Central to Discourse Intonation is an understanding of how we use intonation in English to signal continual changes in what is most important at any moment. When a new concept or idea is introduced the first time, it will be proclaimed as new information, given emphasis (prominence) and spoken with a falling tone. Once the idea has been introduced, it is then no longer new information and becomes instead shared information or common knowledge. From then on it will typically no longer be proclaimed but will be referred to, without prominence and with non-falling intonation.

As discourse proceeds, what is new information or common ground continually changes as the context of interaction changes and what was new a moment ago becomes shared information now, and prominent word placement changes.

Applied to voiceover work, this informs the choice of which words to make prominent (in VO terms, "hitting" particular words) at any particular moment. This is not a trivial matter at all, and often goes beyond the text on the page to consider the wider context of what might be expected to be known by the audience or interlocutor. Getting it right - particularly knowing which words NOT to make prominent - brings a text to life.

With the right words de-emphasised, the audience feels that you are taking their prior knowledge into account as you speak, which makes them feel included, part of the conversation. Getting it wrong - emphasing all the key words without consideration for the listener - can be disastrous. It leads to a boring performance in which the listener feels ignored, even treated as a fool(!) - because their previous knowledge is being ignored.

Following my Masters degree, I studied for my PhD at the University of Reading, investigating the more slippery subject of the effects of emotional arousal on speech. For this I took the unusual and ambitious step of using real, unscripted, emotional speech rather than the actors' portrayals almost unversally used in the field up until my study.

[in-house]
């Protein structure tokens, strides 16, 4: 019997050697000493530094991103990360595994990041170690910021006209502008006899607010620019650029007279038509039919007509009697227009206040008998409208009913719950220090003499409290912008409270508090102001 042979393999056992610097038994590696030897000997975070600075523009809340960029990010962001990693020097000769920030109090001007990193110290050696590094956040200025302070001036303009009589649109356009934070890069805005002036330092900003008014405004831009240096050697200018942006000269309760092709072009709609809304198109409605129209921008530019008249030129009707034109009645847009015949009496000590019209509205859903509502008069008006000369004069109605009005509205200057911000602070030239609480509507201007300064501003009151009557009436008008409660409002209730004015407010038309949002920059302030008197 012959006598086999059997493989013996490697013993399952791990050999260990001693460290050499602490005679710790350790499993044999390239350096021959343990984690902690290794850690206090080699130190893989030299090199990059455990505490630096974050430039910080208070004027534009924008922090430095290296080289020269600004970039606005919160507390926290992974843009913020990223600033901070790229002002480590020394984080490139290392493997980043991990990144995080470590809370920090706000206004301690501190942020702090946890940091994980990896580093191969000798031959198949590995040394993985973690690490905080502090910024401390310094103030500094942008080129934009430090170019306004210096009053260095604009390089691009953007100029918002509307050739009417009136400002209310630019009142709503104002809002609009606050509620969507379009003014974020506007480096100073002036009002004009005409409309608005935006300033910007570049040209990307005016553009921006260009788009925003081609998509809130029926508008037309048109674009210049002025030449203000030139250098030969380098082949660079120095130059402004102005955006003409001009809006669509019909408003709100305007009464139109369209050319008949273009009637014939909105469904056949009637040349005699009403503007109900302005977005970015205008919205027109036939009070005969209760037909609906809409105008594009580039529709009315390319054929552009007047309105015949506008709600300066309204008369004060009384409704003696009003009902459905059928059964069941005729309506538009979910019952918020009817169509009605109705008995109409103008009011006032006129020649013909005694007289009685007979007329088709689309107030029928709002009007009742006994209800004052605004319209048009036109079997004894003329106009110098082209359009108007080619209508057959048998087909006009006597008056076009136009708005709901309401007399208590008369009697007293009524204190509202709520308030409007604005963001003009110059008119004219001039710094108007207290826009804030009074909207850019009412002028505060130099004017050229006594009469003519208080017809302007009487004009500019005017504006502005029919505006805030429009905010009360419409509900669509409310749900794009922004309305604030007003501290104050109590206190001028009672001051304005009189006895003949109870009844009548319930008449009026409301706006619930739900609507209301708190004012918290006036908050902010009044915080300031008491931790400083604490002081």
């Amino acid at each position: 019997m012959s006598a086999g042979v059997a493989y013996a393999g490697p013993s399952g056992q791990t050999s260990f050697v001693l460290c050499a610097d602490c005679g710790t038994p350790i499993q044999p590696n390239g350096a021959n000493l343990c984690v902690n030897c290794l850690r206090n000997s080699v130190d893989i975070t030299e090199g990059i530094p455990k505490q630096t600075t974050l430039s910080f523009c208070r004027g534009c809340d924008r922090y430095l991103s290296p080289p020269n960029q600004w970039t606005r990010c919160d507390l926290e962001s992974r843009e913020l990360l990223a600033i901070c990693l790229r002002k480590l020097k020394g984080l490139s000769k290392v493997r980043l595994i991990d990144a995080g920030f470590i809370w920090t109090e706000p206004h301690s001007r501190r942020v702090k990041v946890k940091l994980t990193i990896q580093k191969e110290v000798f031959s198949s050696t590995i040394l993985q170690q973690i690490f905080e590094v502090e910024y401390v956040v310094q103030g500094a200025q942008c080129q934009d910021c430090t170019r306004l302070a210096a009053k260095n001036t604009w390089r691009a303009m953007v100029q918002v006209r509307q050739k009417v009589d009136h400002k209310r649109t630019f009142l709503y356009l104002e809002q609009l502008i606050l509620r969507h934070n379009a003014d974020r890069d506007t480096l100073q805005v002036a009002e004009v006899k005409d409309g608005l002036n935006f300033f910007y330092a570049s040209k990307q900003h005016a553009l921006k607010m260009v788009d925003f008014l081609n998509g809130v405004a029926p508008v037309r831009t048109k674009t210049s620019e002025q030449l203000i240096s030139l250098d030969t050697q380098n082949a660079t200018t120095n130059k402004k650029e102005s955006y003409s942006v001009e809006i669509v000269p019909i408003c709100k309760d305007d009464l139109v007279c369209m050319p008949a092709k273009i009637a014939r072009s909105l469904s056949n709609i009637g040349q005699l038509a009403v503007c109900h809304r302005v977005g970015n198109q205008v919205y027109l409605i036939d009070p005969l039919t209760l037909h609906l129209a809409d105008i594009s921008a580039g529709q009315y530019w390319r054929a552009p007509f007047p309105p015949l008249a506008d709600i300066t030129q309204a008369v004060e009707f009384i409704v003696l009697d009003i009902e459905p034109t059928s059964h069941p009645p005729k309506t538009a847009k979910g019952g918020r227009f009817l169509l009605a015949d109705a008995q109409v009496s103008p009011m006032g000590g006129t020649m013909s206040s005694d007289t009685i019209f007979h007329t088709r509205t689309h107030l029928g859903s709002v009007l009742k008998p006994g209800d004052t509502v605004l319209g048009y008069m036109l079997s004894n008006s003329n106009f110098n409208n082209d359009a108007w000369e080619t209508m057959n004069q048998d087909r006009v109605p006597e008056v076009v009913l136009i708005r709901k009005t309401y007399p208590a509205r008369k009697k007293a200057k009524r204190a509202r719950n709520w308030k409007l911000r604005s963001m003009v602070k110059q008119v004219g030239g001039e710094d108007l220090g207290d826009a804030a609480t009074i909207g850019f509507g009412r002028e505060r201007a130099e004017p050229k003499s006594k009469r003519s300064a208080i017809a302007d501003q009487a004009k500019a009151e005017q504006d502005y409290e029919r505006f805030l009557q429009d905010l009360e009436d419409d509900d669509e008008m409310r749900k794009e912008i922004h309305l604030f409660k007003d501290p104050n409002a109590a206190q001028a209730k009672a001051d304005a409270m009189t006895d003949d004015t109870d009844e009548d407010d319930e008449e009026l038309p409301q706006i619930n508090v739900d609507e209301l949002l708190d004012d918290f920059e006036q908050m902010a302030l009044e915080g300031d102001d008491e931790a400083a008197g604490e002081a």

What came out of the study was how very context-specific vocal cues to emotional expression are, and how specific to particular types of interaction. I argued that we can never actually know whether emotions we think a person is feeling are genuine or not. As humans we have the ability to control, exaggerate, or disguise our emotions, so two people may react in different ways to exactly the same event, according to many factors including age, experience, personality, training, etc. This study involved analysing, and mimicking, a vast amount of emotionally-coloured speech, and became almost a course in acting in its own right - but with a solid descriptive framework underpinning it.

Put together, my expertise in discourse intonation and emotional speech studies, combined with my expertise in voice recording, give me a unique and very practical, grounding in how to create voiceovers which are both technically excellent and appropriate for their purpose. Contact me at richard@richardstibbard.com to discuss your next project!